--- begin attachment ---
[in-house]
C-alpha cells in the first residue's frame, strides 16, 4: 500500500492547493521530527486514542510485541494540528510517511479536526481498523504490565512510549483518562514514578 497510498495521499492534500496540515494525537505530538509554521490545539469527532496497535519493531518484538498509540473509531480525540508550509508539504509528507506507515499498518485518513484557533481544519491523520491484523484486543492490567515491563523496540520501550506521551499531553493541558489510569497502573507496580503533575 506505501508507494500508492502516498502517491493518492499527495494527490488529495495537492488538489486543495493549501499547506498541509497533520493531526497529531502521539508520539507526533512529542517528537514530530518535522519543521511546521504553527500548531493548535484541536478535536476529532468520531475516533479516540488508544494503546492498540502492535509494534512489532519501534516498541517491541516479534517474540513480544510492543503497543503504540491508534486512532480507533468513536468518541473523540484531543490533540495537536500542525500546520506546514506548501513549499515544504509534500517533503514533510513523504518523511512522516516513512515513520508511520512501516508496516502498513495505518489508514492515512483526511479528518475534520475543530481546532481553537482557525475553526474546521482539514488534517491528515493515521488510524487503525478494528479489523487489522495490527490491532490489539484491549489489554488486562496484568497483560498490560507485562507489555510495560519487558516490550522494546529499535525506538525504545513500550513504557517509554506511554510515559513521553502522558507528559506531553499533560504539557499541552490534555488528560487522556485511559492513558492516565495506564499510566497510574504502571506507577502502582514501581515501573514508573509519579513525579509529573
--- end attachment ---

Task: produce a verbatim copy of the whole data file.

[in-house]
C-alpha cells in the first residue's frame, strides 16, 4: 500500500492547493521530527486514542510485541494540528510517511479536526481498523504490565512510549483518562514514578 497510498495521499492534500496540515494525537505530538509554521490545539469527532496497535519493531518484538498509540473509531480525540508550509508539504509528507506507515499498518485518513484557533481544519491523520491484523484486543492490567515491563523496540520501550506521551499531553493541558489510569497502573507496580503533575 506505501508507494500508492502516498502517491493518492499527495494527490488529495495537492488538489486543495493549501499547506498541509497533520493531526497529531502521539508520539507526533512529542517528537514530530518535522519543521511546521504553527500548531493548535484541536478535536476529532468520531475516533479516540488508544494503546492498540502492535509494534512489532519501534516498541517491541516479534517474540513480544510492543503497543503504540491508534486512532480507533468513536468518541473523540484531543490533540495537536500542525500546520506546514506548501513549499515544504509534500517533503514533510513523504518523511512522516516513512515513520508511520512501516508496516502498513495505518489508514492515512483526511479528518475534520475543530481546532481553537482557525475553526474546521482539514488534517491528515493515521488510524487503525478494528479489523487489522495490527490491532490489539484491549489489554488486562496484568497483560498490560507485562507489555510495560519487558516490550522494546529499535525506538525504545513500550513504557517509554506511554510515559513521553502522558507528559506531553499533560504539557499541552490534555488528560487522556485511559492513558492516565495506564499510566497510574504502571506507577502502582514501581515501573514508573509519579513525579509529573